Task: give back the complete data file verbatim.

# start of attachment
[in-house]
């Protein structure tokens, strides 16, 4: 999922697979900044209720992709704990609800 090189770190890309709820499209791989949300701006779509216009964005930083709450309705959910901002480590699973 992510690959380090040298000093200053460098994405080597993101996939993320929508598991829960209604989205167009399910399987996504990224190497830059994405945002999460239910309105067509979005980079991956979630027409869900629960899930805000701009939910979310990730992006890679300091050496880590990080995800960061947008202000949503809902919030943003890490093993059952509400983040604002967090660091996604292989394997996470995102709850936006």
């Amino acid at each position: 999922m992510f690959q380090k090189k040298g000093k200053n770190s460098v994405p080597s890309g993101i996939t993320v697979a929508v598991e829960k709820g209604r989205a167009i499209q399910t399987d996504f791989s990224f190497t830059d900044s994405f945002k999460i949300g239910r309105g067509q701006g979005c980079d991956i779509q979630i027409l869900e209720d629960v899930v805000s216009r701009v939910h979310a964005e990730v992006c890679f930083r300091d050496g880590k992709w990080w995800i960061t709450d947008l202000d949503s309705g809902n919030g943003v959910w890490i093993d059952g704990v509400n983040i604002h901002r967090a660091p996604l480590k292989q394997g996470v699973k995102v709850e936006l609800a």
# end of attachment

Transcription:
[in-house]
């Protein structure tokens, strides 16, 4: 999922697979900044209720992709704990609800 090189770190890309709820499209791989949300701006779509216009964005930083709450309705959910901002480590699973 992510690959380090040298000093200053460098994405080597993101996939993320929508598991829960209604989205167009399910399987996504990224190497830059994405945002999460239910309105067509979005980079991956979630027409869900629960899930805000701009939910979310990730992006890679300091050496880590990080995800960061947008202000949503809902919030943003890490093993059952509400983040604002967090660091996604292989394997996470995102709850936006």
């Amino acid at each position: 999922m992510f690959q380090k090189k040298g000093k200053n770190s460098v994405p080597s890309g993101i996939t993320v697979a929508v598991e829960k709820g209604r989205a167009i499209q399910t399987d996504f791989s990224f190497t830059d900044s994405f945002k999460i949300g239910r309105g067509q701006g979005c980079d991956i779509q979630i027409l869900e209720d629960v899930v805000s216009r701009v939910h979310a964005e990730v992006c890679f930083r300091d050496g880590k992709w990080w995800i960061t709450d947008l202000d949503s309705g809902n919030g943003v959910w890490i093993d059952g704990v509400n983040i604002h901002r967090a660091p996604l480590k292989q394997g996470v699973k995102v709850e936006l609800a």